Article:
Nor is there any other way of explaining such texts but what is suggested; or recurring to the supposition that more was said on both sides than the evangelists record, and that rather the heads of the discourses than the particulars are delivered down to us.

k Harm. fol. p. 520.

"Works, vol. ii. fol. Lond. 1740. ** John iii. 3.

• The word ävedey may be translated again, or, from above. See Gal. iv. 9. for the former sense, which I prefer on account of . 4: and see o. 31. xix. 11. James i. 17. ii. 15, 17. for the latter. o See Luke xvi. 15-18. P John iv. 16, 17, 18. 4 Matt. ix. 2, &c. and p. p.

We have another instance of our Lord's divine knowledge in his conversation with the woman of Samaria. Proposing to discover his high prophetic character among the Samaritans, he said to her, “Go, P call thy husband, and come hither. The woman answered and said, I have no husband. Jesus said unto her, Thou hast well said, I have no husband. For thou hast had five husbands; and he whom thou now hast is not thy husband : in that saidst thou truly."

To proceed in the order of events. When Jesus said to a paralytic in Capernaum, “ Take ? courage, son, thy sins are forgiven thee ;” there were certain Scribes and Pharistes sitting there, and reasoning in their hearts, “Why doth this man speak blasphemies? who can forgive sins but God only ?” “And immediately when he perceived in his spirit that they so reasoned within themselves,” or, as St. Matthew expresses it, “ when he saw their thoughts,” he said to them, “ Why reason ye these things in your hearts? Which is easier, to say to the sick of the palsy, Thy sins are forgiven thee : or to say, Arise, and take up thy bed, and walk ? [Which is easier, to ' see the heart and to know that a person is worthy of forgiveness ; or to work a miracle ?] But that ye

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• It is said that Jesus saw their faith, Matt. ix. 2. This refers to the faith of the paralytic himself, as well as of those who brought him.

may know that the Son of Man hath power on earth to forgive sins, (he saith to the sick of the palsy,) I say unto thee, Arise, and take up thy bed, and walk.” Thus he leaves them to infer his more than human knowledge in selecting fit objects of forgiveness, from an act of more than human power, and from their consciousness that he was acquainted with the operations of their minds.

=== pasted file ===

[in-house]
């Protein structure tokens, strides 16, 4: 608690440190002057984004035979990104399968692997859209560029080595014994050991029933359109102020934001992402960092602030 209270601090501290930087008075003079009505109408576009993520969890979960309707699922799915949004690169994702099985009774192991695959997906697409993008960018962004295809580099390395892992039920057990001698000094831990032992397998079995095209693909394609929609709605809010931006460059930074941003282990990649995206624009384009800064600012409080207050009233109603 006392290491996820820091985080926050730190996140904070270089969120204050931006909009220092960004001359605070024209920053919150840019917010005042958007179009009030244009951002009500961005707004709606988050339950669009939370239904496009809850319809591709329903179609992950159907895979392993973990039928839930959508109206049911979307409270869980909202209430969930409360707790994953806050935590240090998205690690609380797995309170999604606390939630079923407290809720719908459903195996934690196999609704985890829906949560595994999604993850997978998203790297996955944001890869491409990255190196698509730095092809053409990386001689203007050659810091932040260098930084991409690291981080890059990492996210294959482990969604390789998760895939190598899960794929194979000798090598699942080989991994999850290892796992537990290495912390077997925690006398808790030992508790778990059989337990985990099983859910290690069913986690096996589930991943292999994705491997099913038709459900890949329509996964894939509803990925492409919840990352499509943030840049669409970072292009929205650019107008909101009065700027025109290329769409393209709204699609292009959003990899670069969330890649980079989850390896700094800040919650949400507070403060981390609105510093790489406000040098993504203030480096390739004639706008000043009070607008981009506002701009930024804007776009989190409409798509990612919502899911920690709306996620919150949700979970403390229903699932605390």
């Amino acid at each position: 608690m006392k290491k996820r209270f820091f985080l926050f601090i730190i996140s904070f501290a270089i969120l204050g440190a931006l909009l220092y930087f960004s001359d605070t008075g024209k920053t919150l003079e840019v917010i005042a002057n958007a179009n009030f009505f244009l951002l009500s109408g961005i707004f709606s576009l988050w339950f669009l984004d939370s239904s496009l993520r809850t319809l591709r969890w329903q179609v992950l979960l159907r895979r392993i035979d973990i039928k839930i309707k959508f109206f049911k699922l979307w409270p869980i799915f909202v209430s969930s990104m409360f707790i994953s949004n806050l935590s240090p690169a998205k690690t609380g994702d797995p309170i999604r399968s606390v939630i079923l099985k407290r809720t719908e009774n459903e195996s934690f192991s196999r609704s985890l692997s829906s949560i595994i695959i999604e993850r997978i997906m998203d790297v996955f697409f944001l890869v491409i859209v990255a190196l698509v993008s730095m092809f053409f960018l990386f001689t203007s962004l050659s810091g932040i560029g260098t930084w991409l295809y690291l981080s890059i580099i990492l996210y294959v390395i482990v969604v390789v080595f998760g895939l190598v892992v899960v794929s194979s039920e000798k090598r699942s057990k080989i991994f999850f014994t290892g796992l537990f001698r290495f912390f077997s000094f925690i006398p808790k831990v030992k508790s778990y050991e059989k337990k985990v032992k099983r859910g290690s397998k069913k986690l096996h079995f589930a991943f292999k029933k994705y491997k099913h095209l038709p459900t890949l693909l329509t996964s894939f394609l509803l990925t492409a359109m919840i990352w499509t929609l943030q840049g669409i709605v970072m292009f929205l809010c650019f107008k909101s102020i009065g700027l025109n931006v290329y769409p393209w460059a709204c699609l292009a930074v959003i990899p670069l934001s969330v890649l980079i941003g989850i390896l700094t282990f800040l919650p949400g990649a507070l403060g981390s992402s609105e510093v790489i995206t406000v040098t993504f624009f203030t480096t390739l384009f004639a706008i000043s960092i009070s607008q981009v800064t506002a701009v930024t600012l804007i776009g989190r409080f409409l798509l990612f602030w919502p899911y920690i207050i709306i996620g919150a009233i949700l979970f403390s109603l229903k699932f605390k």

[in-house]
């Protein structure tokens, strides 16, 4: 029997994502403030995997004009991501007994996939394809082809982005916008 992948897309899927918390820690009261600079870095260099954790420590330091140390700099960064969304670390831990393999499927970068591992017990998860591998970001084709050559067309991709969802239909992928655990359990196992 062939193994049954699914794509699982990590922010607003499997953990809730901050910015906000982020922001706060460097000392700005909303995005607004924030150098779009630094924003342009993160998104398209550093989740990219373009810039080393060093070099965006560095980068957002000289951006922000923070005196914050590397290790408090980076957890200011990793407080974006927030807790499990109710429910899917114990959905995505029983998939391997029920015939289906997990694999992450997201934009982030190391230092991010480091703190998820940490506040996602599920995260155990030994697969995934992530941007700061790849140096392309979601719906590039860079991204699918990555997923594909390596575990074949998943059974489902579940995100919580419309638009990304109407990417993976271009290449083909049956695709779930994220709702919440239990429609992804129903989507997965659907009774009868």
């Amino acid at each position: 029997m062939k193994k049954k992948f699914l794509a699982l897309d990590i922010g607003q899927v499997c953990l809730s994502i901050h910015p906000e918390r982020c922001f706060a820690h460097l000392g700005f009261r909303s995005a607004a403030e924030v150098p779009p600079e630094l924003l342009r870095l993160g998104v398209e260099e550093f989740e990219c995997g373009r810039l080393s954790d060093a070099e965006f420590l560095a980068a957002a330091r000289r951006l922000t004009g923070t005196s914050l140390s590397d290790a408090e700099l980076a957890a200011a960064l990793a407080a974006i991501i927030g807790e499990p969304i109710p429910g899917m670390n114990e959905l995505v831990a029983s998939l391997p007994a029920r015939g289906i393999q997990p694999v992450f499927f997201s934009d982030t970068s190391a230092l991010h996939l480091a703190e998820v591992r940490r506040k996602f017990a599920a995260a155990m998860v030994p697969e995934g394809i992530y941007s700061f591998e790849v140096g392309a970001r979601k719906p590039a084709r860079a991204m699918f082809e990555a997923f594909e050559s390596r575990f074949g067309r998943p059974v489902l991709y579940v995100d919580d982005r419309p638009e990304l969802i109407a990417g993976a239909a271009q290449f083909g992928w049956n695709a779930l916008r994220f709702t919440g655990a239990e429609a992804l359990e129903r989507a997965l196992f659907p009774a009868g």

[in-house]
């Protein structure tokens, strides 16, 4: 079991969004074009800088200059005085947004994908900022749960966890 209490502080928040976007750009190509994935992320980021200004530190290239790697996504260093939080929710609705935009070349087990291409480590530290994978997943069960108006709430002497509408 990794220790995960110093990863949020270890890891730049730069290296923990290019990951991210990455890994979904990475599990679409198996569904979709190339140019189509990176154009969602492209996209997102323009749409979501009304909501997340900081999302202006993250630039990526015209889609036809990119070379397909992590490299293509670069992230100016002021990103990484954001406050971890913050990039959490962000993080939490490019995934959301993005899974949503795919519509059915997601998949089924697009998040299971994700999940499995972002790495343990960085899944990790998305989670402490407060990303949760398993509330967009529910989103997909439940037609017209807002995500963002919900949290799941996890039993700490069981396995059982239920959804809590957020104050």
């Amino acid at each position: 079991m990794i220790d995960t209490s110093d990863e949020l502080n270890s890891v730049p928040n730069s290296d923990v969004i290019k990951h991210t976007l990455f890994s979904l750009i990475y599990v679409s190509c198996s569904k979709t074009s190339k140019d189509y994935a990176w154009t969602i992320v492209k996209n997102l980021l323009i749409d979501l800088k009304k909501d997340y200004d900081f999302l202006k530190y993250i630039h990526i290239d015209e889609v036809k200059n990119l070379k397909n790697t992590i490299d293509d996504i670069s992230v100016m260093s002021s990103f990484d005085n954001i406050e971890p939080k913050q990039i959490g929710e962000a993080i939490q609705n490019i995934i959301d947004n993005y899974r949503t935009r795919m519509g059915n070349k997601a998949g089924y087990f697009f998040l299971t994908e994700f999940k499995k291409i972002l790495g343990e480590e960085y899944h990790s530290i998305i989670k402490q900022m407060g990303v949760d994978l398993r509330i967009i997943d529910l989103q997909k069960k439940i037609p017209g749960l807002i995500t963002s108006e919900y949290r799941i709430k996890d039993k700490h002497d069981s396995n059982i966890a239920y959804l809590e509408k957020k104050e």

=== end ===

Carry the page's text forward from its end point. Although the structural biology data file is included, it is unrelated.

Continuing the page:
When the Scribes and Pharisees a watched Jesus whether he would heal a man with a withered hand on the sabbath day, “ he knew their thoughts," commanded the man to arise and stand forth in the midst of the synagogue, reasoned the case with them, and, alluding to their 'secret plot against him, asked them in return, “Is it lawful on the sabbath day to do good, or to do evil ? to save life or to destroy it ?” contrasting his own benevolent design with the murderous one which they were harbouring against him.

* When the Roman centurion respectfully be.. sought him by the elders of the Jews to preserve the life of his servant, who was at the point of death, and in deference to Jewish u customs, declined seeking a personal interview notwithstanding his station ; our Lord knew the reply which would be made, the occasion for displaying the centurion's faith, and the entire series of events, when he answered, “I will come and heal him.”

When a woman who had been a sinner anointed Jesus while he was sitting at meat with Simon the Pharisee, “ he who had bidden him spake * within

# Acts x. 28.

s Luke vi.7. w Matt. yiii. 7.

* This is Benson's interpretation,
* Luke vii. 39.